Texas Senate

The state employee pension fund is on track to run out of money by 2061, according to testimony offered before the Senate Finance Committee Tuesday. The Employee Retirement System (ERS) of Texas currently has unfunded liabilities of $14.7 billion, and agency director Porter Wilson told senators that without legislative action, the liability is projected to grow more than a billion dollars each biennial budget cycle.

Comptroller Glenn Hegar took time out of his own agency presentation on the Office of the Comptroller to highlight the impact of this liability, which he fears could put the state’s perfect credit rating at risk. “The rating agencies are consistently and continually giving fair notice that these issues are weighing on Texas’ rating,” he said. Hegar encouraged senators to address this issue this year and set the fund on a path toward solvency, as lawmakers did with the much larger Teacher Retirement System (TRS) last session. “Are we going to solve it all in one swoop? No,” he said. “But just as you did with TRS, it’s on a six-year path. If we don’t, I don’t think Texas wants the black eye of having a warning on our credit when in reality, look at all the good things we have going on in this economy.”

In 2019, the Legislature took steps to address a $47 billion unfunded liability in the teacher pension system and raised contribution rates from both the state and active employees, phasing increases in over six years.

Some senators took issue with the fund’s return on investment. In addition to state and employer contribution, fund managers rely on investment income to pay for benefits, but they have not been meeting a seven percent investment target over the last three years. Georgetown Senator Charles Schwertner does not think that is acceptable. “If they were my financial advisor, I would’ve fired them,” he said. Schwertner wanted to ensure that the fund’s managing board understands that in the current, low-interest investment market, they need to re-evaluate investment strategies.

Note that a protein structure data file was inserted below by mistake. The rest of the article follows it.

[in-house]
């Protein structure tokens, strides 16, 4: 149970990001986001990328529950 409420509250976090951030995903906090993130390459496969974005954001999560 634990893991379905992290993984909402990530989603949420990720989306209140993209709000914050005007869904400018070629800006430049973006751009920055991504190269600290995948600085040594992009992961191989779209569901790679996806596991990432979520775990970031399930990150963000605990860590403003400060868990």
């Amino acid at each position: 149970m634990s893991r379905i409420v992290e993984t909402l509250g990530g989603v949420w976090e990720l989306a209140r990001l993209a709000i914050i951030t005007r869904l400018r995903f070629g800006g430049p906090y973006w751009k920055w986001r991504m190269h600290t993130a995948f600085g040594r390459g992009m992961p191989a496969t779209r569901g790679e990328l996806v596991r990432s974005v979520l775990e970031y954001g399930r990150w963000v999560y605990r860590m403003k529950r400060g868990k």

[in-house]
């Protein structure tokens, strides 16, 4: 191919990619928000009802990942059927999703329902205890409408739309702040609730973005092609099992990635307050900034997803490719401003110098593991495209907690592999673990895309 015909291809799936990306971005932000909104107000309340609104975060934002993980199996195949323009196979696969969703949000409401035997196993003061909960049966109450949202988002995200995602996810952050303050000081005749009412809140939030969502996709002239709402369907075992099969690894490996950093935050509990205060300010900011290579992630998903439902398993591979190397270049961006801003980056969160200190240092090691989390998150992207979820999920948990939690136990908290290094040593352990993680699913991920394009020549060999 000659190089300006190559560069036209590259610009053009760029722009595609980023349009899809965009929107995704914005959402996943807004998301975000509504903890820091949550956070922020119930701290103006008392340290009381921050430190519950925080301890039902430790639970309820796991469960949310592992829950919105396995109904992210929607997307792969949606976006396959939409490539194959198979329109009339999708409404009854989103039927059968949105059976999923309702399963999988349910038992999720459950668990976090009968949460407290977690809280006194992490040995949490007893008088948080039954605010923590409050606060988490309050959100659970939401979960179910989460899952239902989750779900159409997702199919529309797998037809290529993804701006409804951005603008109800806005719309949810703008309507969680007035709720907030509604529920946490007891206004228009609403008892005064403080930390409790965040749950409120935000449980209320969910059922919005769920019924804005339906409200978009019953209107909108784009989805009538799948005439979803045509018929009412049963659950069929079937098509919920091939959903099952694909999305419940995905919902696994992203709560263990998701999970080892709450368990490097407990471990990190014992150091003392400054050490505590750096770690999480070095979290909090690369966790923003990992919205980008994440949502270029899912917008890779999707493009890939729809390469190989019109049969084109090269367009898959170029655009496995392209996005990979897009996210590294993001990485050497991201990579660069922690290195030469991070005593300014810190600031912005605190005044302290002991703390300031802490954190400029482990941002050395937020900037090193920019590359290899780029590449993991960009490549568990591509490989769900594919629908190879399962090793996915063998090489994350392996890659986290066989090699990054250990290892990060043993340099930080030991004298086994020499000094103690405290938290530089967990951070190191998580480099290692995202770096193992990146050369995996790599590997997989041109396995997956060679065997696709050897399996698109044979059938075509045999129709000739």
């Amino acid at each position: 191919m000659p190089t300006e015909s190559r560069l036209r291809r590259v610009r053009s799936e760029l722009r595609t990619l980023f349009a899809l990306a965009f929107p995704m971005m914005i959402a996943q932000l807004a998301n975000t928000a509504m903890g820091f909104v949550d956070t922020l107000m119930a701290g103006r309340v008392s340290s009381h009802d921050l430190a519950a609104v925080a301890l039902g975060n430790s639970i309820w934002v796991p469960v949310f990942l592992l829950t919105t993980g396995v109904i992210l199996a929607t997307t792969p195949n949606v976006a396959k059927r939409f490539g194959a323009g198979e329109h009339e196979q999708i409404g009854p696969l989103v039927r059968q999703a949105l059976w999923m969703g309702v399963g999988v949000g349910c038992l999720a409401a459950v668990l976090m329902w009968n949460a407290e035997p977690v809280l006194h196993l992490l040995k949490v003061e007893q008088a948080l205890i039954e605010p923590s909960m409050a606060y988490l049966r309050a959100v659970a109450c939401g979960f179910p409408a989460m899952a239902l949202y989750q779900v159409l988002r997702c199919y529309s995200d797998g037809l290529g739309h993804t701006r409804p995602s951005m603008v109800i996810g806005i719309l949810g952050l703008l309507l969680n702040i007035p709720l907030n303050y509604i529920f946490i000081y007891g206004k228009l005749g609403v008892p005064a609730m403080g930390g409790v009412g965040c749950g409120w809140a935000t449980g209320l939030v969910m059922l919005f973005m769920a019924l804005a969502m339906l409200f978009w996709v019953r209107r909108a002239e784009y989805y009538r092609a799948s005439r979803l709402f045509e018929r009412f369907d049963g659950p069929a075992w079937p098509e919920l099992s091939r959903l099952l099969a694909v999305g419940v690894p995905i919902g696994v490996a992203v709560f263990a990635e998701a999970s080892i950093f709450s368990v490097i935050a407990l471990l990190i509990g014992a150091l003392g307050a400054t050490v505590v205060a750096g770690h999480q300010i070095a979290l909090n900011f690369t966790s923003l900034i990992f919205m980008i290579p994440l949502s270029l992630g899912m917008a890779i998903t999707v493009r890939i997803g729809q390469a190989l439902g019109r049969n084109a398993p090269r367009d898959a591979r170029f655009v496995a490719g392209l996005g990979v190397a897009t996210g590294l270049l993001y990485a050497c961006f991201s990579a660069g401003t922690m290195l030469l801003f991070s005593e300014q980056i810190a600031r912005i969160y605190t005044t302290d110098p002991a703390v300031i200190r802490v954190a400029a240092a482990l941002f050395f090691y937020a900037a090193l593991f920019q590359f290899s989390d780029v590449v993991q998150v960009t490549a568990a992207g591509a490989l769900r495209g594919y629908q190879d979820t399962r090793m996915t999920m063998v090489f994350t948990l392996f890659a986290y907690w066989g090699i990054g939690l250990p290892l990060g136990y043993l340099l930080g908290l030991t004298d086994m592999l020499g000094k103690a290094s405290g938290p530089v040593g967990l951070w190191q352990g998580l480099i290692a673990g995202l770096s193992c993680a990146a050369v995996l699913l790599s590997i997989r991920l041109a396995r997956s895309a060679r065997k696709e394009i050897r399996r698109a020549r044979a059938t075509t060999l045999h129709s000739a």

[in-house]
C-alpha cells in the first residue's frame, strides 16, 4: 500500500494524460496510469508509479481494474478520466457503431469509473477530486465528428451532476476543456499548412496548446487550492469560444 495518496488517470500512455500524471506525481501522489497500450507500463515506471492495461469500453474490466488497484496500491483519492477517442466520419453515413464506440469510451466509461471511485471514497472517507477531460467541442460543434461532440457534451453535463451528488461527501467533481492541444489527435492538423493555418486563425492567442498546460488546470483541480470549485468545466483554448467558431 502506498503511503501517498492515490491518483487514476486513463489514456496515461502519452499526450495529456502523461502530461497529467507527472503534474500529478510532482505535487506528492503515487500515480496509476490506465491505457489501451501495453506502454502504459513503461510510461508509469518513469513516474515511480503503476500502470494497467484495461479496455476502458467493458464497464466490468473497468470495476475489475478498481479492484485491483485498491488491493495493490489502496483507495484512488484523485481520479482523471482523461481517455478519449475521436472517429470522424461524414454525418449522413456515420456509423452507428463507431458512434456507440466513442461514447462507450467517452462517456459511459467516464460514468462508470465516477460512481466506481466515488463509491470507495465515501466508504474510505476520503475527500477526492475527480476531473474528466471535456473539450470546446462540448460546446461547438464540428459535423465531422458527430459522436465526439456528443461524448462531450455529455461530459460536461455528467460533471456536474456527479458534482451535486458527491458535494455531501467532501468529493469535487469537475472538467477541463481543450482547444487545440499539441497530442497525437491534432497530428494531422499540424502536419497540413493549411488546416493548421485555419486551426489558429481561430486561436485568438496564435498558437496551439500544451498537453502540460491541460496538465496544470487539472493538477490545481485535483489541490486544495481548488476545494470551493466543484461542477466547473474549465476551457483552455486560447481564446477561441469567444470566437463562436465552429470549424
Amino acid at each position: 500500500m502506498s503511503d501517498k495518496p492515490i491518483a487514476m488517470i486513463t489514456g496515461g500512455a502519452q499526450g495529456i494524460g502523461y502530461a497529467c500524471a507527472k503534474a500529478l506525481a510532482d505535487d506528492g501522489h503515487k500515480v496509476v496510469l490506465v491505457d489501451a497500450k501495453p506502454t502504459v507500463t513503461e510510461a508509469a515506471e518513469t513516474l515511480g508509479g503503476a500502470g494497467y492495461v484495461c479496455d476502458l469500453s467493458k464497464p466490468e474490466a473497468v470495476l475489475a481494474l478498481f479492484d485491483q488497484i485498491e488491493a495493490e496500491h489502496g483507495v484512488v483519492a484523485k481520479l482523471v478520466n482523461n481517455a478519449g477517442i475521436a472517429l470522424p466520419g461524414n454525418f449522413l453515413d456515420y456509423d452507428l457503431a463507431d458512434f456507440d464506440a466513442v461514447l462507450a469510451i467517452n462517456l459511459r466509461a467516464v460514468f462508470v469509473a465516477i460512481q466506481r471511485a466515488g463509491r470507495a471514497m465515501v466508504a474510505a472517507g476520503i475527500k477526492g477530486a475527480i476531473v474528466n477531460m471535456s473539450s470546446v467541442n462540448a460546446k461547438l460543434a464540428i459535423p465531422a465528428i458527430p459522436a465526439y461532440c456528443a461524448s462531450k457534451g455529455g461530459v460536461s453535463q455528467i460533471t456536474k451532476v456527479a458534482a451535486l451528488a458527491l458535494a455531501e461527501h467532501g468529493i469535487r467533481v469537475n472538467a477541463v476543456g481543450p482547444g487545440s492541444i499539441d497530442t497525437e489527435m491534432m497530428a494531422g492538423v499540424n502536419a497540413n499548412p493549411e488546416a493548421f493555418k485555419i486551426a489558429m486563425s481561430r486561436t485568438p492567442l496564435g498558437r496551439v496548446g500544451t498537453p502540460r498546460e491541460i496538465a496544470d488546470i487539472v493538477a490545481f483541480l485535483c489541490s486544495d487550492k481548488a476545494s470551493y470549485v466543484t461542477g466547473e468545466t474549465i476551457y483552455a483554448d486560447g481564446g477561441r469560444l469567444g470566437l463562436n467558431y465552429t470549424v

If the state can’t get its arms around this issue, Schwertner said, the state would regret it. “It leads to a tinderbox, that is going to blow up in the face of states,” he said. “Texas is in better shape than other states, but I do not want to see Texas go into a situation where we have a decline in our markets by 30 or 40 percent and we come back to this Legislature and it’s the number one issue that no one has an answer for.”

Pension benefits are a major incentive for state employees, with 75 percent of state employees reporting that they were a major factor in choosing to work for and stay with the state, according to Wilson. The median salary for a state employee currently sits at around $36,000. “That’s a pretty low wage if you’re living in Austin, Texas for sure,” said Lubbock Senator Charles Perry. He cautioned against resolving the unfunded liability in a way that hurts beneficiaries. “Our employees signed on with an expectation and I think it’s only fair that we meet that expectation if it’s conceivably possible,” he said. “From here we don’t see how we can get there, but I think this group of people can figure out a way to get there.”

Committee Chair and Flower Mound Senator Jane Nelson said that despite the uncertainty surrounding economic issues this session, ERS reform will be a key issue for Senate budget writers. “The Employee Retirement System is a priority of this Legislature and of this committee,” she said. “As we get more and more certainty, we will fill in the details.” Houston Senator Joan Huffman, who led TRS reform efforts in 2019, will also be carrying ERS reform on behalf of the Senate this session.

The Senate will reconvene Tuesday, February 16 at 3 p.m.

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